Colorful Era of Electric Railways
"Our Town" by James W. Tucker
Thursday, September 27, 1951PART 1
One of the most colorful eras in the history of our town began with the advent locally of the electric railway. It provided the impetus which accounts for the earliest and probably the most rapid and the greatest period of physical growth and development at Hampton Beach. The two decades, and a little more, which extended from 1897 to 1920 were not included in the account of Hampton's growth as outlined in this column last week. They should have been, because this is probably the most outstanding epoch in our town's 313 year history, insofar as development is concerned.
First came the electric railway, then came the Casino, then the "Mile Long Wooden Bridge" and with these new facilities for mass transportation and for recreation came the people. The era of electric railways was followed by the age of the motor car and even more people became aware of our town's great recreational asset, Hampton Beach. Thus was a gangling gosling transformed into a golden goose and the transformation was a colorful process filled with fantastic promotions and solid, worthwhile physical growth. Over the intervening years our town has continued to profit by reason of the golden eggs in the shape of additional valuation and other important revenues, produced by the narrow strip of land which is Hampton's eastern boundary along the Atlantic Ocean and which originally was an ox pasture.
Railroads Built America
Earliest Rail Transportation
In 1879, a full size electric railway with one thousand feet of track and a car seating twenty persons was exhibited in Berlin, Germany. Power for this car was generated with an electric dynamo. In 1884, the first practical overhead-trolley line was built in Kansas City. In 1885, a third-rail line was built in Baltimore and an overhead trolley system completed in Toronto, Canada. On January 1, 1888, there were thirteen electric railways with 48 miles of track in operation in the United States and Canada. In the late 1920's, there were nearly 700 electric car companies in this country with over 40,000 miles of track. By this time, however, autos were on their way in and suburban and inter-urban trolleys were on their way out -- including of course, our Hampton electric railway system which at that time was owned and operated by our town. The entire life span of suburban and inter-urban trolleys was less than thirty years.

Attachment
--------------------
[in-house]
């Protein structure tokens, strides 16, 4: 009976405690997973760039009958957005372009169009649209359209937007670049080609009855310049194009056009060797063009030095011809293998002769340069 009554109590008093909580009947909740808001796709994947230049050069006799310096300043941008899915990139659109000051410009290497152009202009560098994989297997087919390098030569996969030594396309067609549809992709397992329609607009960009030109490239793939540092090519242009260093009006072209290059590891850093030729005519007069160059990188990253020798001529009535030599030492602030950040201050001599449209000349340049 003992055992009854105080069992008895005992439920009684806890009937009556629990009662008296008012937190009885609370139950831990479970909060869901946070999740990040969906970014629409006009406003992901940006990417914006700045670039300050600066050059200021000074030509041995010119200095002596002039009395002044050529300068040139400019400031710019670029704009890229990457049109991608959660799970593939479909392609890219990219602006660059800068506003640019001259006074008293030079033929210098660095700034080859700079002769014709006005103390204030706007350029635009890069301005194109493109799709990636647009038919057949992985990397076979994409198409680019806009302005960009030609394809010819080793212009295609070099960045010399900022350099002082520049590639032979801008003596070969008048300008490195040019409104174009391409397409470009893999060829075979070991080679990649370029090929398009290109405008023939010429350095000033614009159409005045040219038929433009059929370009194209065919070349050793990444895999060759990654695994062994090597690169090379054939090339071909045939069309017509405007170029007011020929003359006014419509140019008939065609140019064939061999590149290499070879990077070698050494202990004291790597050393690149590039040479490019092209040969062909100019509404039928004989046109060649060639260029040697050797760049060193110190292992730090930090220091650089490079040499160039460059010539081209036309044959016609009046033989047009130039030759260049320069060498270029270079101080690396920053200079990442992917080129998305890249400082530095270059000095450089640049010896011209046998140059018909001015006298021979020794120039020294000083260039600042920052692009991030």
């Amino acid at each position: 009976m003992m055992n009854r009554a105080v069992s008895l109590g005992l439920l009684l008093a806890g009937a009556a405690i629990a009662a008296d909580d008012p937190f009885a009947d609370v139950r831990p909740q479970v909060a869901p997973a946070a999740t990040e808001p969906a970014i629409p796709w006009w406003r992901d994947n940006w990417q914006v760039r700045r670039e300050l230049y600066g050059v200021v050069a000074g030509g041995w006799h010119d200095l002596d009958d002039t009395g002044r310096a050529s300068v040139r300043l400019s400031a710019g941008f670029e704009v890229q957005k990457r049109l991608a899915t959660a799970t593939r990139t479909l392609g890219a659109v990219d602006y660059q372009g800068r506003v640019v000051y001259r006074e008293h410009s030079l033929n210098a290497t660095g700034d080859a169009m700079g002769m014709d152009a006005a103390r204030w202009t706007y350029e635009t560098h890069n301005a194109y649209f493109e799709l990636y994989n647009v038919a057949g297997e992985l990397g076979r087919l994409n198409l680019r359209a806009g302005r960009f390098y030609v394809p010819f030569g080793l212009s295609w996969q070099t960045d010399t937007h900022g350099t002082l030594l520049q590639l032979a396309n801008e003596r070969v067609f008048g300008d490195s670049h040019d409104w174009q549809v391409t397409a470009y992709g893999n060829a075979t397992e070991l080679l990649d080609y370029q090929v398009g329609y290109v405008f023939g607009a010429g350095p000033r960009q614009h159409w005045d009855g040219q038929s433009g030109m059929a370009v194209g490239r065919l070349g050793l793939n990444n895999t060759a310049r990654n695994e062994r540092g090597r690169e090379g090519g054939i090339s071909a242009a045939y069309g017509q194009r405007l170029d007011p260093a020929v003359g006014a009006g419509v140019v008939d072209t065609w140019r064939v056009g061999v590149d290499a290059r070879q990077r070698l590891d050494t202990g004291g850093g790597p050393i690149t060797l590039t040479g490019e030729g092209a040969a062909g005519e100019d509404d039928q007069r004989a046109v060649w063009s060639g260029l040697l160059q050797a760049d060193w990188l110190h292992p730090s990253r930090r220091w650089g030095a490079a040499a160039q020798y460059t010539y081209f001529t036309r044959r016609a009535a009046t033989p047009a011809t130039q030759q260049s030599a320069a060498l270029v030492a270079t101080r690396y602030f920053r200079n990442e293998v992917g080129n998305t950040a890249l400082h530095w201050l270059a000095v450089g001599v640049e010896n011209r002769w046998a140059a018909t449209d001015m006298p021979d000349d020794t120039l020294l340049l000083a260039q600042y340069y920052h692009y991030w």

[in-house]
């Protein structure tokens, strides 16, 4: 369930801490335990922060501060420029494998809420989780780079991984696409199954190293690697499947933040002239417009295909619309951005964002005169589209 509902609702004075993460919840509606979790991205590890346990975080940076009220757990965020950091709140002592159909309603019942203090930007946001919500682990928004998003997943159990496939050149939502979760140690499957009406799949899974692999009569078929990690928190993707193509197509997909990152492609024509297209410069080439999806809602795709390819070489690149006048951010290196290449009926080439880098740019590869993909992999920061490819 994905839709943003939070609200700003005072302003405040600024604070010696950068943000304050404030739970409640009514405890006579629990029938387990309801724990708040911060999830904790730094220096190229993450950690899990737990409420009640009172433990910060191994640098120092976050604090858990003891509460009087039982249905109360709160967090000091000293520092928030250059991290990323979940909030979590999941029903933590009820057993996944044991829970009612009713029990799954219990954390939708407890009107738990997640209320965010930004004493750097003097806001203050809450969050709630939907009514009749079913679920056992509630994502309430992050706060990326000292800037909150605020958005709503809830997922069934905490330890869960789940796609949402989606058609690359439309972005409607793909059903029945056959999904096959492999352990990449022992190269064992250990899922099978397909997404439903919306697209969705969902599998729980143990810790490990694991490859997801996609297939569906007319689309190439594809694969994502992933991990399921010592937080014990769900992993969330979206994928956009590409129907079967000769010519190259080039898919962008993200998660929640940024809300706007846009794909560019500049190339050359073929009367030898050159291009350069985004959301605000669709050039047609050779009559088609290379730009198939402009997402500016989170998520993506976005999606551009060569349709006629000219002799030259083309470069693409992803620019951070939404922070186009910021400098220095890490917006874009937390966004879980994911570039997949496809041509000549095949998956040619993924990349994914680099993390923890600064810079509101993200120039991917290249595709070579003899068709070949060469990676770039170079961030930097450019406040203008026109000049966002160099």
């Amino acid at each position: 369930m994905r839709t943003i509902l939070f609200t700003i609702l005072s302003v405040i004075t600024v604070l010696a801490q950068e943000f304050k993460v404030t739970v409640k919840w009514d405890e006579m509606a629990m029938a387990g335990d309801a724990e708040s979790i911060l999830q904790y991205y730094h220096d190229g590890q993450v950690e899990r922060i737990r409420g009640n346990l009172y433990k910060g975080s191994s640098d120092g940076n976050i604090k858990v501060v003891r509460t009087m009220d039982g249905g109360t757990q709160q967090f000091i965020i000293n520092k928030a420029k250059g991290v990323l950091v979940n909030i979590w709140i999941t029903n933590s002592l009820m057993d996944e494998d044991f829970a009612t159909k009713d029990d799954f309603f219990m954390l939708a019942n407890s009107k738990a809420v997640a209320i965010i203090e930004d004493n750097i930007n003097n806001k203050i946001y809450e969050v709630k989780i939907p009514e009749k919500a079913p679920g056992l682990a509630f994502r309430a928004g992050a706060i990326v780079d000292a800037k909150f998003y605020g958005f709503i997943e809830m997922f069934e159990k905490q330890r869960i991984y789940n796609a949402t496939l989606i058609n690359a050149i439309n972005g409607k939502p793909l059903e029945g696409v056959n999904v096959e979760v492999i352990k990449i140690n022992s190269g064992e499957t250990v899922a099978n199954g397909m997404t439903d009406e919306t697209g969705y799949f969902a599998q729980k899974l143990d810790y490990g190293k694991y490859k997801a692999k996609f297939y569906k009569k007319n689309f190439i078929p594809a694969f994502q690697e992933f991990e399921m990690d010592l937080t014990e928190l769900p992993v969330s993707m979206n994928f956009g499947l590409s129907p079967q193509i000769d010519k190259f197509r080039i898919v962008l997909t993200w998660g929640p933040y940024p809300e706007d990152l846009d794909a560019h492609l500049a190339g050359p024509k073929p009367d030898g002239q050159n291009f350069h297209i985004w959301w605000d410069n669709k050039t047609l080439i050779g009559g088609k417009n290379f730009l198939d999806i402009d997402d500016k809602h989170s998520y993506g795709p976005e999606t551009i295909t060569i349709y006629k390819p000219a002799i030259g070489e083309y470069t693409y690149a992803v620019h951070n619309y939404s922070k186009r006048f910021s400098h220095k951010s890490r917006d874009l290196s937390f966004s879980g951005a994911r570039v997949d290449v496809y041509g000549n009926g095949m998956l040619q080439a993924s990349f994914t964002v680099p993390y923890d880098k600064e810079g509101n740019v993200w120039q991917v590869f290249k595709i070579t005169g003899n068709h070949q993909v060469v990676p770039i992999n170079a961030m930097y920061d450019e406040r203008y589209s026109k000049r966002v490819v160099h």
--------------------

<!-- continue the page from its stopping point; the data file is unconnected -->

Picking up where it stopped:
Promoted Trolley Empire
Trolley Line Built in 1897
Judge Lamprey's Speech
In connection with the public exercises which marked the start of construction on May 19, 1897, the first spike was driven in the first rail by venerable Judge Charles M. Lamprey who at that time presided over our town's municipal court. Following the driving of the first spike, Judge Lamprey made an interesting speech. The tenor of his remarks concerned the objections which so many people had to progress and how folks were inclined to hark back to the good old days. The judge told his listeners that a century ago, (1797) when the town hall, then the town [Congregational] church, was built, many people believed that a new building was unnecessary. And Judge Lamprey reported that there was similar criticism when the Hotel Whittier was started 82 years ago (1885) and he stated to the audience, which enjoyed his remarks back there in 1897, that similar sentiment existed 54 years ago (1843) when the Congregational church was raised and 25 years ago that month (1872) when people of Hampton assembled to raise two fine schools, the East and the Center. He expected that many people would object to progress as indicated by the construction of an electric railway, even though in his opinion it was of even greater import than the other events he had mentioned. The electric railway company gave away pictures of Judge Lamprey driving the first spike to every passenger who paid a fare when the road opened in mid-summer of 1897.
Next week, we will endeavor to trace the growth of Lovell's trolley-line syndicate which served Hampton Beach and recount the steps which led to the purchase of the electric railway by the town of Hampton. Yes, our town operated one of only three municipally owned electric railway utilities in the United States!